During this extraordinary time when New York City’s educators are working closely with students and families from the confines of their homes, we will be publishing a series of posts describing their experiences in their own words. We are now #DOEconnected!
Follow our hashtag, #DOEconnected, join the conversation, and connect online with your neighbors across the City. Share stories of how you, your child, a teacher, or a school community member has become your hero. Remember, not all heroes wear capes.
Sarah Goodman, principal at Hunter’s Point Community Middle School in Long Island City, Queens
In these unusual circumstances, learning looks different than ever before, and new challenges require new solutions. Together, Principal Goodman and her creative and hardworking staff members have developed a curriculum that is based on “creative and relevant” projects that “allow student choice and promote their voice.” Staff members further devised a “clear way for students to share their work that has an authentic audience with their peers, families, teachers, and beyond.”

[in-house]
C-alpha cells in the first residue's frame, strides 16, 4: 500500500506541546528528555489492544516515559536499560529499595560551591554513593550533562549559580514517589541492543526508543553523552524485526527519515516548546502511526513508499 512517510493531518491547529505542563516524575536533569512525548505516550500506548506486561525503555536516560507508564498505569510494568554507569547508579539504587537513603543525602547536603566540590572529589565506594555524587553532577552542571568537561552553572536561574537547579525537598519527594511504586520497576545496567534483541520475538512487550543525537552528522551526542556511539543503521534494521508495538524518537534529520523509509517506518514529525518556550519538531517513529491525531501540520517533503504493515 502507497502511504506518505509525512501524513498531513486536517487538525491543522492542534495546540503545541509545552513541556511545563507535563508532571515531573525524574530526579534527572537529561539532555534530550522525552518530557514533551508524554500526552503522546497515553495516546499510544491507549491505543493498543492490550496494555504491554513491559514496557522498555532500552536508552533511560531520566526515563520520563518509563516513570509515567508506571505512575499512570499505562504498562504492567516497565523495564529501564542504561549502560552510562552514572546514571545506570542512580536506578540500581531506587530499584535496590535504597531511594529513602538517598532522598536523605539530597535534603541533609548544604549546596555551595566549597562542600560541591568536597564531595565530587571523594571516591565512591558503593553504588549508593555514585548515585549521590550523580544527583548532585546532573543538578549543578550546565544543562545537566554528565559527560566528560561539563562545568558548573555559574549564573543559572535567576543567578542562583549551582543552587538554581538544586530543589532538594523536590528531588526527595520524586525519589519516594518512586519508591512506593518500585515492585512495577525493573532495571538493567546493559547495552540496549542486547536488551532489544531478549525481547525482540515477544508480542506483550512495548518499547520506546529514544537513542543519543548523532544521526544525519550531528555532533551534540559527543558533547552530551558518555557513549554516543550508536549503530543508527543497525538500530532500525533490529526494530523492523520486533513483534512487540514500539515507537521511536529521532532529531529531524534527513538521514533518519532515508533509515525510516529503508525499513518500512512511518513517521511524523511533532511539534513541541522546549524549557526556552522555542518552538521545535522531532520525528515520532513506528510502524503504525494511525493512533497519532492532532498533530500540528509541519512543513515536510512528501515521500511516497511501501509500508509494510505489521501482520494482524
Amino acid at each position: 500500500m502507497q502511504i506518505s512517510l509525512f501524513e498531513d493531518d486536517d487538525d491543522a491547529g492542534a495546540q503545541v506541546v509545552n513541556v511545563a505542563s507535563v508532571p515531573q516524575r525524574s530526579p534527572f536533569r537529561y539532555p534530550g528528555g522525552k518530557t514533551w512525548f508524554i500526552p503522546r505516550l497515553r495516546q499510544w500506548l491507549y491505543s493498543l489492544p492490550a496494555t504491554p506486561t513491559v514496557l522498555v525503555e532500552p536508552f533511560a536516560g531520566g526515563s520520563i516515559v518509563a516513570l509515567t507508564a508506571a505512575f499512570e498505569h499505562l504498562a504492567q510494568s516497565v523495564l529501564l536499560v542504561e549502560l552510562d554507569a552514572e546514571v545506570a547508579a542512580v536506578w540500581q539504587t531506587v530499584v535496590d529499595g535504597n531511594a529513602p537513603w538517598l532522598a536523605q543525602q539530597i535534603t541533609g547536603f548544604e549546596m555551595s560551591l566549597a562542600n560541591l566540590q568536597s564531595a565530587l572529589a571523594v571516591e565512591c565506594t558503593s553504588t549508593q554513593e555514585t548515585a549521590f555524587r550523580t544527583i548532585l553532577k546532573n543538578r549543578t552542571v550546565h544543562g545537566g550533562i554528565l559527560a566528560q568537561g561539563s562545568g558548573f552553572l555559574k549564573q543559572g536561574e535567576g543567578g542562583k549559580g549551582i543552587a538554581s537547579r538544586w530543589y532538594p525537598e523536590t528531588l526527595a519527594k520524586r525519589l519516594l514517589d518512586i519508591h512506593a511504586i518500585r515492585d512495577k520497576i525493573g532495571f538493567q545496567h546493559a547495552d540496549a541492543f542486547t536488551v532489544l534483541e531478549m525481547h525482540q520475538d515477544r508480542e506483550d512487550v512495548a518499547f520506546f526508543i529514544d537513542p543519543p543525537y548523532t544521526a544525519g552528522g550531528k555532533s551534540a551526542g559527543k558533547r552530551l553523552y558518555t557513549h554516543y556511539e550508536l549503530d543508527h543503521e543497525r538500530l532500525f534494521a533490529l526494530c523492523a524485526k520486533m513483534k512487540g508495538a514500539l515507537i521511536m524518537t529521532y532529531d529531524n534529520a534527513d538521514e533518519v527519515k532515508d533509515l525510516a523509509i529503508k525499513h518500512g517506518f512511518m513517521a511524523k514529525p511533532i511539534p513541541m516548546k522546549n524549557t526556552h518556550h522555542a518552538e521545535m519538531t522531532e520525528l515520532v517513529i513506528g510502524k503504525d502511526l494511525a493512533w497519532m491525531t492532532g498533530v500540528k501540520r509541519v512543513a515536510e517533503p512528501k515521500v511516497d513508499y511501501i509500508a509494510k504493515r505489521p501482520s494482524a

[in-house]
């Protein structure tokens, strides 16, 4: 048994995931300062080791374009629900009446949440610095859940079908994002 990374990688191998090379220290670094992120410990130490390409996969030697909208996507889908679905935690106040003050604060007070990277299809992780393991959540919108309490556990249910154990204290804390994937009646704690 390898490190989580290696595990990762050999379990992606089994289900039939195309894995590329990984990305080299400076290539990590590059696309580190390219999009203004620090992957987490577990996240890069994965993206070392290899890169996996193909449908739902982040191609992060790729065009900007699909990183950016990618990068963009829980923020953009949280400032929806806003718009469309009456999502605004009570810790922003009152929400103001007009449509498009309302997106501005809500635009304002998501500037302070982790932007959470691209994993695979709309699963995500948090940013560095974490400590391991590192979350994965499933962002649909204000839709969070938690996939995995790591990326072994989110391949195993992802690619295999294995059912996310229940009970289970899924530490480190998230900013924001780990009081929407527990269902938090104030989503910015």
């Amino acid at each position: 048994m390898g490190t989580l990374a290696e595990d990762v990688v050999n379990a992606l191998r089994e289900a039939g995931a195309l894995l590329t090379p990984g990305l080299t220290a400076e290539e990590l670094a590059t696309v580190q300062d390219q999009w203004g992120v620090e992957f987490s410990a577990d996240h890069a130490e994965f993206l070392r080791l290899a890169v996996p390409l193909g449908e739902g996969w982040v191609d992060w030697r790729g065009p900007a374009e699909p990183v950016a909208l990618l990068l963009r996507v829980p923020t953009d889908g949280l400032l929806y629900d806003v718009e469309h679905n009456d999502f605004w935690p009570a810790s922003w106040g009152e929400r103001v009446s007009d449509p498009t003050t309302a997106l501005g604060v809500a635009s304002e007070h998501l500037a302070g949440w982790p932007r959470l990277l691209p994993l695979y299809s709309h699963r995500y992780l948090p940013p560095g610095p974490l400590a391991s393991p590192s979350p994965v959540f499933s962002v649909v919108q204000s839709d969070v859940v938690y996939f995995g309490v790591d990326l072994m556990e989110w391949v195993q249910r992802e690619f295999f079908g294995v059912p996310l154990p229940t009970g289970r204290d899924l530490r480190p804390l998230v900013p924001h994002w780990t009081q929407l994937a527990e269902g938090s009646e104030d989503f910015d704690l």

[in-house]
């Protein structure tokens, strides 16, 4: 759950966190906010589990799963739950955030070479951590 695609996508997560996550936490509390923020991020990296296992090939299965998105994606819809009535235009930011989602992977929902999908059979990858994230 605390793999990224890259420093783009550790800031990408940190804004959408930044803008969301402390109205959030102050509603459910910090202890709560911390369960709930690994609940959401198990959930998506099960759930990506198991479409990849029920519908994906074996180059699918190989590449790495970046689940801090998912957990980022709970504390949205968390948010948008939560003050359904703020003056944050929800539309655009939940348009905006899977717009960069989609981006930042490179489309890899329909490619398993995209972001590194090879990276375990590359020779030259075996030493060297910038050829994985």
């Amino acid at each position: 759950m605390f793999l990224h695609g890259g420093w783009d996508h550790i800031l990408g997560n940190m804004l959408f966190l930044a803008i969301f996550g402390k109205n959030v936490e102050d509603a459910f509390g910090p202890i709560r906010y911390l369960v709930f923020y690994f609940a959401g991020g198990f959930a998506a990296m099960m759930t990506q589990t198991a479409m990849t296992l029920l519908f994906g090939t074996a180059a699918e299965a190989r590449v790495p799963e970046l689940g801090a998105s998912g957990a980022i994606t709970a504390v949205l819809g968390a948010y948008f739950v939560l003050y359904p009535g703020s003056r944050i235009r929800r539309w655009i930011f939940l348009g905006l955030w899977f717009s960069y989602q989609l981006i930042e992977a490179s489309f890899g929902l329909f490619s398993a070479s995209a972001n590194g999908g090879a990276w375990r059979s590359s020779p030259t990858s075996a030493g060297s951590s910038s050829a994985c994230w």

Through the HPCMS Chronicle’s Community Spotlight series, Hunter’s Point Middle School has been highlighting students’ creative content and encouraging the school community to find new ways to connect and create. The unstoppable HPCMS Girls Volleyball team continue their practices together on TikTok, while music teacher, Mr. Stapp, is utilizing a platform called Music First, which allows students to write and compose their own songs.
With Principal Goodman’s lead, HPCMS educators are redefining the limits of virtual classrooms, and students are actively spearheading conversations and sharing their ideas and work with each other—together, they show us what is possible when everyone comes together in support of remote learning.
Sarah Goodman is emblematic of how New York City’s educators are adapting to these unprecedented times on behalf of our students and families. We thank our educators for helping all of us stay #DOEconnected.